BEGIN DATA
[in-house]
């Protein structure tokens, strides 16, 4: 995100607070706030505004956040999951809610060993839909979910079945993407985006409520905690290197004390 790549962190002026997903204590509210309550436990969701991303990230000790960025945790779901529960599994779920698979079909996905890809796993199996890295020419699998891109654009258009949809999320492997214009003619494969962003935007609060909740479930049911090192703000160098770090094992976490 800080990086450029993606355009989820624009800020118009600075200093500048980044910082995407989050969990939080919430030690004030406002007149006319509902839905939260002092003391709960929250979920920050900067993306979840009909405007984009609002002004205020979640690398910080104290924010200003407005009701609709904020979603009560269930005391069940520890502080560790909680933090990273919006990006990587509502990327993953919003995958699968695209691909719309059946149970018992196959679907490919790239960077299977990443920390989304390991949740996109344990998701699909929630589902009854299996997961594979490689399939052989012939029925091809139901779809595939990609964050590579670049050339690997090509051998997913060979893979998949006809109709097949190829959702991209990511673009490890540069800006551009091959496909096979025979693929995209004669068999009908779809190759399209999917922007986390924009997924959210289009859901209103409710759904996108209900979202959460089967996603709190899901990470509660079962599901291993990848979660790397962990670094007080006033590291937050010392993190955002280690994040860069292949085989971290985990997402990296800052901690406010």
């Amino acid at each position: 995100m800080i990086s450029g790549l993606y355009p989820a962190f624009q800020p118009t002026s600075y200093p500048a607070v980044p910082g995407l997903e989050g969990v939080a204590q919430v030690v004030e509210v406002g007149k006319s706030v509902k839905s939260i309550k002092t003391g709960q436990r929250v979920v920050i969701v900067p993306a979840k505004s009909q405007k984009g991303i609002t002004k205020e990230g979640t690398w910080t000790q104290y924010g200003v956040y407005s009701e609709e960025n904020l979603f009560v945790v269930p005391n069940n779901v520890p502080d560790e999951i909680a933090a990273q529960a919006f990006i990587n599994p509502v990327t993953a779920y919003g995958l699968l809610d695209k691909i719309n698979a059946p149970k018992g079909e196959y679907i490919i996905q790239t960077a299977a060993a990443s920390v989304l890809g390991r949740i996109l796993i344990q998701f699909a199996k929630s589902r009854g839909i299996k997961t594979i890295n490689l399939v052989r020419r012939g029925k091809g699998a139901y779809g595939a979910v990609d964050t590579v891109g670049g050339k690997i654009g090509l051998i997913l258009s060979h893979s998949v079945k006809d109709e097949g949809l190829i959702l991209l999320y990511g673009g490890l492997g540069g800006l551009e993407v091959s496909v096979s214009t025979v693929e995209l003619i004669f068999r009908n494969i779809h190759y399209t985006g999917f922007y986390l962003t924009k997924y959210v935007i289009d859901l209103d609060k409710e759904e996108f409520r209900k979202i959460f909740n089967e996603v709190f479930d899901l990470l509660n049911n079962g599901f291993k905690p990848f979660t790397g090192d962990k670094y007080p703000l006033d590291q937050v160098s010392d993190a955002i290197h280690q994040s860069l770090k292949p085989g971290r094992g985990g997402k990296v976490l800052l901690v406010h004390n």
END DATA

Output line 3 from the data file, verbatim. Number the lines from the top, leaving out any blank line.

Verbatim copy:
């Amino acid at each position: 995100m800080i990086s450029g790549l993606y355009p989820a962190f624009q800020p118009t002026s600075y200093p500048a607070v980044p910082g995407l997903e989050g969990v939080a204590q919430v030690v004030e509210v406002g007149k006319s706030v509902k839905s939260i309550k002092t003391g709960q436990r929250v979920v920050i969701v900067p993306a979840k505004s009909q405007k984009g991303i609002t002004k205020e990230g979640t690398w910080t000790q104290y924010g200003v956040y407005s009701e609709e960025n904020l979603f009560v945790v269930p005391n069940n779901v520890p502080d560790e999951i909680a933090a990273q529960a919006f990006i990587n599994p509502v990327t993953a779920y919003g995958l699968l809610d695209k691909i719309n698979a059946p149970k018992g079909e196959y679907i490919i996905q790239t960077a299977a060993a990443s920390v989304l890809g390991r949740i996109l796993i344990q998701f699909a199996k929630s589902r009854g839909i299996k997961t594979i890295n490689l399939v052989r020419r012939g029925k091809g699998a139901y779809g595939a979910v990609d964050t590579v891109g670049g050339k690997i654009g090509l051998i997913l258009s060979h893979s998949v079945k006809d109709e097949g949809l190829i959702l991209l999320y990511g673009g490890l492997g540069g800006l551009e993407v091959s496909v096979s214009t025979v693929e995209l003619i004669f068999r009908n494969i779809h190759y399209t985006g999917f922007y986390l962003t924009k997924y959210v935007i289009d859901l209103d609060k409710e759904e996108f409520r209900k979202i959460f909740n089967e996603v709190f479930d899901l990470l509660n049911n079962g599901f291993k905690p990848f979660t790397g090192d962990k670094y007080p703000l006033d590291q937050v160098s010392d993190a955002i290197h280690q994040s860069l770090k292949p085989g971290r094992g985990g997402k990296v976490l800052l901690v406010h004390n």